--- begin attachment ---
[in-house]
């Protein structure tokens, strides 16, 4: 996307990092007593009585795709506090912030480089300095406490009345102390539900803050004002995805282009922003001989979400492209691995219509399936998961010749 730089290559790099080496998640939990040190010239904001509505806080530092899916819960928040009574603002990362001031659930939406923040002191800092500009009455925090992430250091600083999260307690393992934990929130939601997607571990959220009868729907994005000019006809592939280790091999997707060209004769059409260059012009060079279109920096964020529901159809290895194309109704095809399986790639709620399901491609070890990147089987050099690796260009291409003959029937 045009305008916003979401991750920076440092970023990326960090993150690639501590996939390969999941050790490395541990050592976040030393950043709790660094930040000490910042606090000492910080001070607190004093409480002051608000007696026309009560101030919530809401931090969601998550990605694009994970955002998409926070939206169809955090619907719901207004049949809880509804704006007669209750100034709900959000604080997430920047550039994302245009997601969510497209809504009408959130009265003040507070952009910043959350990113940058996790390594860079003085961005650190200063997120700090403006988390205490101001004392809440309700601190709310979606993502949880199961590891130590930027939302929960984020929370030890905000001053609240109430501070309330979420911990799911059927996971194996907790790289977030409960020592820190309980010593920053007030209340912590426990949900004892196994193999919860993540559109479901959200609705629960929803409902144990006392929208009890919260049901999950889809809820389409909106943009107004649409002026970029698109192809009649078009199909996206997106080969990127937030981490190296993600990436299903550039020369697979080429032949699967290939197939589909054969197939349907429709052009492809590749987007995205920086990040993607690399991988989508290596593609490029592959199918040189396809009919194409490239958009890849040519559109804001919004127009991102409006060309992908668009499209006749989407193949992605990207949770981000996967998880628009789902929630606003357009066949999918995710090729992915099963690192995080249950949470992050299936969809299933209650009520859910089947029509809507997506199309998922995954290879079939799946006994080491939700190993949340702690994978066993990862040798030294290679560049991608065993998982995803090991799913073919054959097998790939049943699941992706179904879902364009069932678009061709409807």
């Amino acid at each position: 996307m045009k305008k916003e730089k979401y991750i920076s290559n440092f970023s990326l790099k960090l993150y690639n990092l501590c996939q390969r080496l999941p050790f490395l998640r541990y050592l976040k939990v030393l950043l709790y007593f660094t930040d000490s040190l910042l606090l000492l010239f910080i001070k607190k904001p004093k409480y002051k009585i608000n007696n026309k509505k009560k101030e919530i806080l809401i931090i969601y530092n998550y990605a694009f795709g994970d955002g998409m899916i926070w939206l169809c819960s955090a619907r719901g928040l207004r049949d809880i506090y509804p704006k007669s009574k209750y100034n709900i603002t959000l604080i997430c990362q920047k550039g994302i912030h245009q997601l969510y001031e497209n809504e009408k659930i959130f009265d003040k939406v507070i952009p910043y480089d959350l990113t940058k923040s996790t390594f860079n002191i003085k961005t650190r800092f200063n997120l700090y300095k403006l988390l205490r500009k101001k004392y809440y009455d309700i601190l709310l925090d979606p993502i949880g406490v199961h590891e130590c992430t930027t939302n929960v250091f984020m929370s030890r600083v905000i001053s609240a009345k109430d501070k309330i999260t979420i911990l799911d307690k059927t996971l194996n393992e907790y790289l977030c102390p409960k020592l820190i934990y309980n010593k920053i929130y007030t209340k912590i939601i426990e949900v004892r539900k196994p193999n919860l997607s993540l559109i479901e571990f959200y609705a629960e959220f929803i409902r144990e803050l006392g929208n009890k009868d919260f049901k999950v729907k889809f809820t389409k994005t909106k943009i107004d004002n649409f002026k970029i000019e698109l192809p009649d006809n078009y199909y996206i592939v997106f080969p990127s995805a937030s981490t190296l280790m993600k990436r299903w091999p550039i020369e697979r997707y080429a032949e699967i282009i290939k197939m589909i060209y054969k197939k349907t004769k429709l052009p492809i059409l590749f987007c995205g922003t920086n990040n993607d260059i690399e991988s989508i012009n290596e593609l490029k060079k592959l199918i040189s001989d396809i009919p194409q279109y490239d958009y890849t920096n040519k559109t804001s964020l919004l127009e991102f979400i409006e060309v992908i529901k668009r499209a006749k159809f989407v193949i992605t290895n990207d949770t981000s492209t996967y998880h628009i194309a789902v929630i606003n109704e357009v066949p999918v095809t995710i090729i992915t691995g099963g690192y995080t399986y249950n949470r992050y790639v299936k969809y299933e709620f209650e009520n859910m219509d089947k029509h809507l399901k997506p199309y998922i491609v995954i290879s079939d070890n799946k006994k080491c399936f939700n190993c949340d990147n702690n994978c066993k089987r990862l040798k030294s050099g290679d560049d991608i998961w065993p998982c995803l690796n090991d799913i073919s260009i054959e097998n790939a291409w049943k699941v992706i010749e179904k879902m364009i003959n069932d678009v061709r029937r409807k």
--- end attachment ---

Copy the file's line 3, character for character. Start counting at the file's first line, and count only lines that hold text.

């Amino acid at each position: 996307m045009k305008k916003e730089k979401y991750i920076s290559n440092f970023s990326l790099k960090l993150y690639n990092l501590c996939q390969r080496l999941p050790f490395l998640r541990y050592l976040k939990v030393l950043l709790y007593f660094t930040d000490s040190l910042l606090l000492l010239f910080i001070k607190k904001p004093k409480y002051k009585i608000n007696n026309k509505k009560k101030e919530i806080l809401i931090i969601y530092n998550y990605a694009f795709g994970d955002g998409m899916i926070w939206l169809c819960s955090a619907r719901g928040l207004r049949d809880i506090y509804p704006k007669s009574k209750y100034n709900i603002t959000l604080i997430c990362q920047k550039g994302i912030h245009q997601l969510y001031e497209n809504e009408k659930i959130f009265d003040k939406v507070i952009p910043y480089d959350l990113t940058k923040s996790t390594f860079n002191i003085k961005t650190r800092f200063n997120l700090y300095k403006l988390l205490r500009k101001k004392y809440y009455d309700i601190l709310l925090d979606p993502i949880g406490v199961h590891e130590c992430t930027t939302n929960v250091f984020m929370s030890r600083v905000i001053s609240a009345k109430d501070k309330i999260t979420i911990l799911d307690k059927t996971l194996n393992e907790y790289l977030c102390p409960k020592l820190i934990y309980n010593k920053i929130y007030t209340k912590i939601i426990e949900v004892r539900k196994p193999n919860l997607s993540l559109i479901e571990f959200y609705a629960e959220f929803i409902r144990e803050l006392g929208n009890k009868d919260f049901k999950v729907k889809f809820t389409k994005t909106k943009i107004d004002n649409f002026k970029i000019e698109l192809p009649d006809n078009y199909y996206i592939v997106f080969p990127s995805a937030s981490t190296l280790m993600k990436r299903w091999p550039i020369e697979r997707y080429a032949e699967i282009i290939k197939m589909i060209y054969k197939k349907t004769k429709l052009p492809i059409l590749f987007c995205g922003t920086n990040n993607d260059i690399e991988s989508i012009n290596e593609l490029k060079k592959l199918i040189s001989d396809i009919p194409q279109y490239d958009y890849t920096n040519k559109t804001s964020l919004l127009e991102f979400i409006e060309v992908i529901k668009r499209a006749k159809f989407v193949i992605t290895n990207d949770t981000s492209t996967y998880h628009i194309a789902v929630i606003n109704e357009v066949p999918v095809t995710i090729i992915t691995g099963g690192y995080t399986y249950n949470r992050y790639v299936k969809y299933e709620f209650e009520n859910m219509d089947k029509h809507l399901k997506p199309y998922i491609v995954i290879s079939d070890n799946k006994k080491c399936f939700n190993c949340d990147n702690n994978c066993k089987r990862l040798k030294s050099g290679d560049d991608i998961w065993p998982c995803l690796n090991d799913i073919s260009i054959e097998n790939a291409w049943k699941v992706i010749e179904k879902m364009i003959n069932d678009v061709r029937r409807k």